Home / General / “We’ll Pay For Your Intangibles With Intangible Money.”

“We’ll Pay For Your Intangibles With Intangible Money.”


Shorter Brian Cashman: “Dear Derek: if you don’t like being only significantly overpaid rather than grossly overpaid, feel free to go out and see if Michael Kay has been made the general manager of another wealthy major league team and I haven’t noticed.”

My question: where does Jeter play once the Yanks figure out that he’s no longer even playable as a major league shortstop? The Yanks taking a relatively hard line makes sense, especially on contract length. And it’s hard to imagine a mainstream columnist being willing to say this even two years ago.

Update [Paul]: This is a pretty interesting situation in terms of straight economic analysis and game theory. As Scott notes it’s likely that the Yankees’ offer (reportedly $45 million over three years) is probably much more than what Jeter could expect to get as a free agent. Why would the team do that, and even more mysteriously, why would Jeter’s agent react by going into hurt-confused-offended mode? As to why the NYY would pay considerably more than any other team would for Jeter’s services at this point, the argument can be made (and no doubt his agent is making it at length) that Jeter is worth a lot more to the Yankees than any other team, because he’s an integral part of their current “branding,” to put it in MBA-speak. But how good is the evidence for this argument? The alternative for New York is to pay something like $15 million over the next three years for a shortstop of similar likely quality to Jeter over that time, or perhaps $30 million for a significantly better player (not necessarily a shortstop). In the former case they save $30 million, and have the same odds of having successful seasons in terms of actually winning games. In the latter case they save a lot less money but marginally increase their chances of winning big (and even a couple of wins at the margin are especially valuable to a team that’s very likely to be in championship contention anyway).

Are the economic benefits that the Yankees get from having Jeter in their lineup likely to outweigh the benefits of either of these alternative approaches? It seems at least questionable that they would . . . Which leads to the real possibility that Brian Cashman is playing a subtle game of chicken in game theory terms, where what he’s hoping for is precisely that Jeter rejects his final offer in an operatic huff, thus allowing the Yankees to play the “egotistical zillionaire athlete with no gratitude for the team and fans who made him what he is today” etc etc.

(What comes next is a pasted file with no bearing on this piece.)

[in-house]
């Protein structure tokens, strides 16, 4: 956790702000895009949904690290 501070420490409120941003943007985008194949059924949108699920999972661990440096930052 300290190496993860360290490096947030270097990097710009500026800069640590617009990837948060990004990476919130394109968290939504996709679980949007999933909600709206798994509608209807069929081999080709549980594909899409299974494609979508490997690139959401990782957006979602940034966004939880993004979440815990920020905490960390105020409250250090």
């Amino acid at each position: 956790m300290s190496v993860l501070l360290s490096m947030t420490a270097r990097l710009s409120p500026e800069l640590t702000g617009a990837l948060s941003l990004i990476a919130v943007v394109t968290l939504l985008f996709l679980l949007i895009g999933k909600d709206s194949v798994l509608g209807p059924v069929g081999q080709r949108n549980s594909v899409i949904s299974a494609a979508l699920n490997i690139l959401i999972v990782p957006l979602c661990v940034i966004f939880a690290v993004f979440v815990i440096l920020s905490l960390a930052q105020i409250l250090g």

My guess is that Jeter and Casey Close understand this well enough, and that after a little bit more huffing and puffing they’ll take something very much like the offer on the table.

  • Facebook
  • Twitter
  • Google+
  • Linkedin
  • Pinterest
  • wengler

    As someone with a passionate burning hatred of anything Yankees, this whole situation has made me quite happy.

    Use every tool at your disposal Jeter! Look over at third, ARod moved over to 3rd for you and he is going to be making almost twice as much as you. Appeal to the fans! You built the New Yankee Stadium! Who is the Cap’n? YOU ARE!

  • Do people who write for ESPN not count as “mainstream” now? That seems odd, but if they do count as mainstream, I have a hard time not seeing, say, Keith Law or Rob Neyer not writing columns like the above when appropriate. (The year before this one it wasn’t so clear that such an article was appropriate, which might be a reason one saw fewer of them.)

    • The year before this one it wasn’t so clear that such an article was appropriate

      I read that as being Scott’s point.

  • Joe

    The Yanks want Jeter as much (more so now) as a “personality” and old timer than his talent, have for years. Sure let him go. Let A-Rod or whoever is in the outfielder serve as the public face along with Riveria. That will help pay for those tickets.

    The idea a star of the town since the mid-90s also will be a bit full of himself is also not shall we say shocking. I admit that looking elsewhere, like the not that exciting new manager of the Mets, is less emotionally satisfying. But, the Jeter stuff is getting a tad old. You know like the man.

  • James E. Powell

    This is a classic example of both parties lacking the good sense to make a Big Happy Deal that helps them both in the long run. For one thing, all this should have been taken care of behind closed doors. The Yankees surely understand that if they want to keep one of their single-digit players in pinstripes for his entire career, it is going to cost them more than the player is worth as a player. Jeter surely understands that he is no longer the player who signed the last contract and that he is going to be paid less than that, but not exactly a pittance.

    So why can’t smart people determine in a matter of a few weeks at most where those two lines cross and make a deal?

    I don’t get it.

    • Scott Lemieux

      The Yankees surely understand that if they want to keep one of their single-digit players in pinstripes for his entire career, it is going to cost them more than the player is worth as a player.

      Right, but Cashman is correct — their initial offer is way over his market value already.

      • James E. Powell